Why in the world can't any restaurants in New York make a good soup dumpling (小籠包/xiao long bao)? (And no, xiao long baos served in stainless steel steam cages isn't a good sign.) I've had soup dumplings from many (many) restaurants in New York, but all sucked. Soup dumplings here have such thick skins they might as well be called meat buns. If you've never had xiao long baos from Ding Tai Feng in Taipei you've never had xiao long bao. (To be fair, there are some places in Shanghai that measure up to Ding Tai Feng quality.)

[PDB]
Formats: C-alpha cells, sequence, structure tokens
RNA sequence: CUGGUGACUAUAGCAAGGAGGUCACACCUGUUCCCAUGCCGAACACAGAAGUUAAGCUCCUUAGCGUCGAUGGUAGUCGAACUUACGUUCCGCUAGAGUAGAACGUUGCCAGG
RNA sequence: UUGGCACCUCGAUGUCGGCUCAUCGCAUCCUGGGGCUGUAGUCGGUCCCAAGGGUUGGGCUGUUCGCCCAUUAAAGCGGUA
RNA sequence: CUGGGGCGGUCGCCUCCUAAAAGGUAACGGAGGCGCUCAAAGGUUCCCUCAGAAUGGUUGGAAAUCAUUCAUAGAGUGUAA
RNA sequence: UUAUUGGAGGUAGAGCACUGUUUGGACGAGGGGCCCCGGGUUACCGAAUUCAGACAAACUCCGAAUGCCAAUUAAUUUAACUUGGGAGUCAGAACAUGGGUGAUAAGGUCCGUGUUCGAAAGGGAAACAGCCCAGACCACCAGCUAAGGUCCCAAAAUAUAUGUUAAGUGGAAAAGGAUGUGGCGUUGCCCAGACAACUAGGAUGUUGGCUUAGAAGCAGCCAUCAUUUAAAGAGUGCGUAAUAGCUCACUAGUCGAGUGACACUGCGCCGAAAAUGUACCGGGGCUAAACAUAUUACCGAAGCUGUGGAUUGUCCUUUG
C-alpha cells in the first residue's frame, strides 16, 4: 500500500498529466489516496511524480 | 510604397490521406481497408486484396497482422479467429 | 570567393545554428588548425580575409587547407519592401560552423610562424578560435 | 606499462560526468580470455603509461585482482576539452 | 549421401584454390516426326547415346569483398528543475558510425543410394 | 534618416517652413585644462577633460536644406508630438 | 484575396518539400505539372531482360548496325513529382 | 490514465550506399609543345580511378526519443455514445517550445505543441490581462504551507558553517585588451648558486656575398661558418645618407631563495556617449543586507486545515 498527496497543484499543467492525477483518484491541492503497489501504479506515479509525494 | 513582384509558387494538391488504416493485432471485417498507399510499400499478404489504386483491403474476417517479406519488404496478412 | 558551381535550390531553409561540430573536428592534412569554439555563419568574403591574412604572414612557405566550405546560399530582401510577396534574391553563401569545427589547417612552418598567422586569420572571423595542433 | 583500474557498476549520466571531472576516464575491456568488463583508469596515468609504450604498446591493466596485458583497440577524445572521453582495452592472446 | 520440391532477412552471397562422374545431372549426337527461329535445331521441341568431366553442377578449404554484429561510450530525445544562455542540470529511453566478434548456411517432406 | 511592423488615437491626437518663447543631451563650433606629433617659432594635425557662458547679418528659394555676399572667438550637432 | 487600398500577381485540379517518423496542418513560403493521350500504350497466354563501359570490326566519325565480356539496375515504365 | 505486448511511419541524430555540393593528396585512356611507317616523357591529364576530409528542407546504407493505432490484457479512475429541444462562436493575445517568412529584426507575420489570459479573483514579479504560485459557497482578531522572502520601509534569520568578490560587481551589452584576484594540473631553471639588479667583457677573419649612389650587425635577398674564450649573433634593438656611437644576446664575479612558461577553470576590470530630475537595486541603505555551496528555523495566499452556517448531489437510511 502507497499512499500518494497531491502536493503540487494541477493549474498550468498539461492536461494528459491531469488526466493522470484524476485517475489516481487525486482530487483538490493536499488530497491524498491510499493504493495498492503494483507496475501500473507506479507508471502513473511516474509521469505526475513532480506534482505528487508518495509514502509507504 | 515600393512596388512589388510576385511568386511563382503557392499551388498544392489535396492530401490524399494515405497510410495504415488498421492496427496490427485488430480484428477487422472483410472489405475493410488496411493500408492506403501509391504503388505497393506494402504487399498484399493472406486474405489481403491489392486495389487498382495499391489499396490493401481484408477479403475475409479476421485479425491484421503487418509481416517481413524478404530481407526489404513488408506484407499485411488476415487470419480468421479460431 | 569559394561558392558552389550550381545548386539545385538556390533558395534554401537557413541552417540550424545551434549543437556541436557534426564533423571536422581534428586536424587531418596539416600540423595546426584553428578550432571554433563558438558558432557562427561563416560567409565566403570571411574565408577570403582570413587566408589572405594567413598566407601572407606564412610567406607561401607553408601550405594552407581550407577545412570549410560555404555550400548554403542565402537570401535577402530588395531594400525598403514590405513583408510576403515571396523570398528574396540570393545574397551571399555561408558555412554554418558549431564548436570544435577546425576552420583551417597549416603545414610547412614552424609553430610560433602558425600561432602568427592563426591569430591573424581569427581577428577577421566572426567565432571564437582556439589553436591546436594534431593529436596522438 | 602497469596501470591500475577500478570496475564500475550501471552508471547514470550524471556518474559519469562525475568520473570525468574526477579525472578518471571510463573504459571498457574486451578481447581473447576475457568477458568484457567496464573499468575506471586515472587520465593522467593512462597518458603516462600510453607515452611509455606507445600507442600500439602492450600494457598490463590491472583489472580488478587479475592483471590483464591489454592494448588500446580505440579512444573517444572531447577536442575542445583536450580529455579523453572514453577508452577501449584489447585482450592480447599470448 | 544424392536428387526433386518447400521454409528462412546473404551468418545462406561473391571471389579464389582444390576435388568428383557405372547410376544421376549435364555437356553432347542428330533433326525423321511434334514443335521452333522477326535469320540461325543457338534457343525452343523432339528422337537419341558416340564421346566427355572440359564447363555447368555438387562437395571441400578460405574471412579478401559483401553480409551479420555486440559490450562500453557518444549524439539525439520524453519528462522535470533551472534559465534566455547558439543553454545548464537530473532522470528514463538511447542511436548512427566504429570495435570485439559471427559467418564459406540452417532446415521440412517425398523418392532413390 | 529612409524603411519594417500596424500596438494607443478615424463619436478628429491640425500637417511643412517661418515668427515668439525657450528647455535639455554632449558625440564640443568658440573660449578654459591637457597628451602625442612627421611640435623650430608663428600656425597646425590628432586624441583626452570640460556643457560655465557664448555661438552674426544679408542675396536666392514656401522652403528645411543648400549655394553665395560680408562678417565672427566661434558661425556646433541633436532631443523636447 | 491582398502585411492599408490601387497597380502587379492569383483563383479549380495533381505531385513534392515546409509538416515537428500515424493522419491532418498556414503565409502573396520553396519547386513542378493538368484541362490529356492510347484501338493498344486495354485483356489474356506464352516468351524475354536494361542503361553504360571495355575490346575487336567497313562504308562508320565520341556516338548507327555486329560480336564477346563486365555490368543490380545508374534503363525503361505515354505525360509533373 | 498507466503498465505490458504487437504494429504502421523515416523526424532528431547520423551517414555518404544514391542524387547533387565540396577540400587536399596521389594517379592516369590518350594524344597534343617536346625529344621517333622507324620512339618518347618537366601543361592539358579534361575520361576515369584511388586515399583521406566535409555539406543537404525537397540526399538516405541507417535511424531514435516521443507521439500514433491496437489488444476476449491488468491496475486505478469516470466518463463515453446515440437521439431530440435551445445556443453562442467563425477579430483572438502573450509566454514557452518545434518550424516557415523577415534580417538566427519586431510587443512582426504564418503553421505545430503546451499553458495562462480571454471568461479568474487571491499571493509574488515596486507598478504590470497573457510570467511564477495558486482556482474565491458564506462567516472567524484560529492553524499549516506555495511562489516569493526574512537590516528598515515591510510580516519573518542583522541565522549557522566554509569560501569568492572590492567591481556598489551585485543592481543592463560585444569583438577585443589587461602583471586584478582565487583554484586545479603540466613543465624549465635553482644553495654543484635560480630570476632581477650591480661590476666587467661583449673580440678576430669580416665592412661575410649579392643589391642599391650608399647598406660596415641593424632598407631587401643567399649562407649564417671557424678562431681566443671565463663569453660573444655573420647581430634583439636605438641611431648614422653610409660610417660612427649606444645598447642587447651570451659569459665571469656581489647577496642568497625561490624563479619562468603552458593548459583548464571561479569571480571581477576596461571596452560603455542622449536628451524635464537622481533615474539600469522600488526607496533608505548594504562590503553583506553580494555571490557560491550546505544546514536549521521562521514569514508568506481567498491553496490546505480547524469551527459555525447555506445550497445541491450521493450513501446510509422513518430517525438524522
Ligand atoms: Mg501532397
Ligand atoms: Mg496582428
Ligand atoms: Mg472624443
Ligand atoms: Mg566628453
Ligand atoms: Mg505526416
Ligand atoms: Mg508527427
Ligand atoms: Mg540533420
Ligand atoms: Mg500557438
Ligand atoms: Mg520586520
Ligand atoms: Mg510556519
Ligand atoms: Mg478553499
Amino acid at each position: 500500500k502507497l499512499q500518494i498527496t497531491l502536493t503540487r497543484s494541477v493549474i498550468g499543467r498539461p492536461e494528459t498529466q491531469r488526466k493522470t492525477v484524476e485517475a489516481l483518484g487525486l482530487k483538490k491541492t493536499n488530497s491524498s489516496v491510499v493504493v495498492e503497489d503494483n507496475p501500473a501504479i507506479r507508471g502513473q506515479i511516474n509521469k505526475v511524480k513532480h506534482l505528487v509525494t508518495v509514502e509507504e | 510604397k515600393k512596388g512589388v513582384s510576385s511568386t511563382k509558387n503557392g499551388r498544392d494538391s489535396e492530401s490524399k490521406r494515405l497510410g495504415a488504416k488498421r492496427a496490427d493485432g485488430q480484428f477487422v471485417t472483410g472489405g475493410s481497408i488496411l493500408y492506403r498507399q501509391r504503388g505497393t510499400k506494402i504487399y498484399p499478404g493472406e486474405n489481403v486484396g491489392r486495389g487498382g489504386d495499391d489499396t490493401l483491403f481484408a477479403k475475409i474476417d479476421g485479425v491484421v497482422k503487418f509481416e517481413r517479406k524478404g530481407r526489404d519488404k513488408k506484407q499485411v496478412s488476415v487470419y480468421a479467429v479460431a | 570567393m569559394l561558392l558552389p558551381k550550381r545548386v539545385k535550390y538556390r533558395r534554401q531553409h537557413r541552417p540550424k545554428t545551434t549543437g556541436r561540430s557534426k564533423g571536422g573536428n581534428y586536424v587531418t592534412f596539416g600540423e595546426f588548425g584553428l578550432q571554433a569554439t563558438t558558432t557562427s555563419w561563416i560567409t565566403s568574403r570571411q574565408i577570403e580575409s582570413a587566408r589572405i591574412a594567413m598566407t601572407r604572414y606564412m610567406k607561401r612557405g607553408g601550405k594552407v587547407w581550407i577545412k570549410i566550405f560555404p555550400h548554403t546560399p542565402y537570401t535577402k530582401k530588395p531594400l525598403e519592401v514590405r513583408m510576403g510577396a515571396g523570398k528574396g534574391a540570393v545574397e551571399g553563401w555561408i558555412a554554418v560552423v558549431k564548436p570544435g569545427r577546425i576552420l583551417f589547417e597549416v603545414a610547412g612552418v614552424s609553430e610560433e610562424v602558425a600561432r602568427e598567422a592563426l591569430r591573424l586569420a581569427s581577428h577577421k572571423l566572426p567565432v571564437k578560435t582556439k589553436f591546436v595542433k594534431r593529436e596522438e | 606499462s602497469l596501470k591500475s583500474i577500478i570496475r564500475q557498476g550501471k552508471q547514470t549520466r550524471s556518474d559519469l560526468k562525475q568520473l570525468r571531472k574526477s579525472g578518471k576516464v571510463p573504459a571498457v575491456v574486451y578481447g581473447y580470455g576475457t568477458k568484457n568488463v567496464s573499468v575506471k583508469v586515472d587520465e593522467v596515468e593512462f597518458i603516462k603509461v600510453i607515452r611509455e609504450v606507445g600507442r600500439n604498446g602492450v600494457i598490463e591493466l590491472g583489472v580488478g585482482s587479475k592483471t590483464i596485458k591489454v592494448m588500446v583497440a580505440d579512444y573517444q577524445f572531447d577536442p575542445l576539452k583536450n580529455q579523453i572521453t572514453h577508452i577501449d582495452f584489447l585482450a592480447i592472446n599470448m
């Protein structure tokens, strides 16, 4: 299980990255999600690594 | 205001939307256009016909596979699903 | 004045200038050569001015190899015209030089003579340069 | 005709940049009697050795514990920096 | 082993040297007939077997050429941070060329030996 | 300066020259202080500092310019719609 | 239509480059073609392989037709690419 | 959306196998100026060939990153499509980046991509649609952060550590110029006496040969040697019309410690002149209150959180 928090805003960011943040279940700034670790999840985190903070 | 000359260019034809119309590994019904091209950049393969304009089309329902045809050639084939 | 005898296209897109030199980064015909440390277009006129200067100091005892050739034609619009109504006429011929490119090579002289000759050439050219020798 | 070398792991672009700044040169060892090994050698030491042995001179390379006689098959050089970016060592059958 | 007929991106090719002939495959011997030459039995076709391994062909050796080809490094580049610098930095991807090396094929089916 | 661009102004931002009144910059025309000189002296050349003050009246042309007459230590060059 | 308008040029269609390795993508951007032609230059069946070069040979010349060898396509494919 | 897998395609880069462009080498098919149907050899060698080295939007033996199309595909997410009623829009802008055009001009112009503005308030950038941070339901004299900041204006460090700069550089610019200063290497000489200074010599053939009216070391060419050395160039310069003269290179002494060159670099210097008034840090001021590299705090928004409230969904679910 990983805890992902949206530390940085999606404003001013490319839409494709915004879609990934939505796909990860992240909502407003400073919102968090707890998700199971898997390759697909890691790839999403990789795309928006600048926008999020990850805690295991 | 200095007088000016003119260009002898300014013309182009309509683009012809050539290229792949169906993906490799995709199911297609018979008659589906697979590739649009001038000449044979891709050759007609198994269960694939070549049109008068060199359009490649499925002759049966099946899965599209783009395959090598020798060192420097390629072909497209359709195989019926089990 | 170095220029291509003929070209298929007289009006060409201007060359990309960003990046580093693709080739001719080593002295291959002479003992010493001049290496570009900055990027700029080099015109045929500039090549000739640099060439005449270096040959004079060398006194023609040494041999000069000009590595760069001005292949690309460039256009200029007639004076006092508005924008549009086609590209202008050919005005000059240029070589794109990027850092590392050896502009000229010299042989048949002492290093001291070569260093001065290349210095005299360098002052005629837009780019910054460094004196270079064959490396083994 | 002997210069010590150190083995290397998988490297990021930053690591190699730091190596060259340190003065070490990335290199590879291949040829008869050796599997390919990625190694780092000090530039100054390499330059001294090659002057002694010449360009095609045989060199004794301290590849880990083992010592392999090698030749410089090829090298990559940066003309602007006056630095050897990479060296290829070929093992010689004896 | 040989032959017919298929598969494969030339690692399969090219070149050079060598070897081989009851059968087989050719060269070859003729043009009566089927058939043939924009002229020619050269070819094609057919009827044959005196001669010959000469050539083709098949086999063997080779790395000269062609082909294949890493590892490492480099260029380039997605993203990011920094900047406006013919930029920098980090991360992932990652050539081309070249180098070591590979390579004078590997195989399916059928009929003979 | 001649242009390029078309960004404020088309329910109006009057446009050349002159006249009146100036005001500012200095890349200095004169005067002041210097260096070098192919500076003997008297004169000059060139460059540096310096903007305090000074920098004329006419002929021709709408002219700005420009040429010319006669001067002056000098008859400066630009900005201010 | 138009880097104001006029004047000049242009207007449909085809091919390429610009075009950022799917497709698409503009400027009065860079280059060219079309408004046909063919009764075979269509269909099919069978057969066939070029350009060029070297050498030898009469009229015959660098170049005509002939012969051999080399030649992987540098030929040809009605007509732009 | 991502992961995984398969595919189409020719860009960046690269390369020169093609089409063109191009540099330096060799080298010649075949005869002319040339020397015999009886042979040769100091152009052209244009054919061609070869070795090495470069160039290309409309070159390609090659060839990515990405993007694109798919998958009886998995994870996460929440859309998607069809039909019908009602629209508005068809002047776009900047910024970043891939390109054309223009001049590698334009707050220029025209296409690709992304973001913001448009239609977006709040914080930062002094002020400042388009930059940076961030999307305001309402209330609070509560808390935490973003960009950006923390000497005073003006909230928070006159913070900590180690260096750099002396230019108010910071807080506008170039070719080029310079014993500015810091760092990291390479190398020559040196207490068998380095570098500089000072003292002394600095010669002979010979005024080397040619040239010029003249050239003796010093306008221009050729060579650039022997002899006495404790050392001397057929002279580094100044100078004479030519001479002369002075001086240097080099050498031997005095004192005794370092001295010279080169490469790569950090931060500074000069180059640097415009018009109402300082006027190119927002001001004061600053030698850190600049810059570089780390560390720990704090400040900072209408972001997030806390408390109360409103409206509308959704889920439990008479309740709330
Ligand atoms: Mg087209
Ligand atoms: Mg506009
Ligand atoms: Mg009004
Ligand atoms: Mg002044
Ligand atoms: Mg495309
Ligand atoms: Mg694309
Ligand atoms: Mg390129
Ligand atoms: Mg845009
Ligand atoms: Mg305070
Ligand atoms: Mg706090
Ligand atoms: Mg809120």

Xiao long baos from Ding Tai Feng have the most delicate skin, melt-in-your-mouth thin (think wonton or shumai). Yet somehow they don't break when you pick them up. You can literally see the thin, translucent skin stretch a little by the weight of the soupy filling as you pick it up with your chopsticks. A good xiao long bao is a delicate balance of soup, meat and skin and when the skin is thick, it ruins the balance. If you want thick, doughy skin, you go for a steam BUN, not a xiao long bao.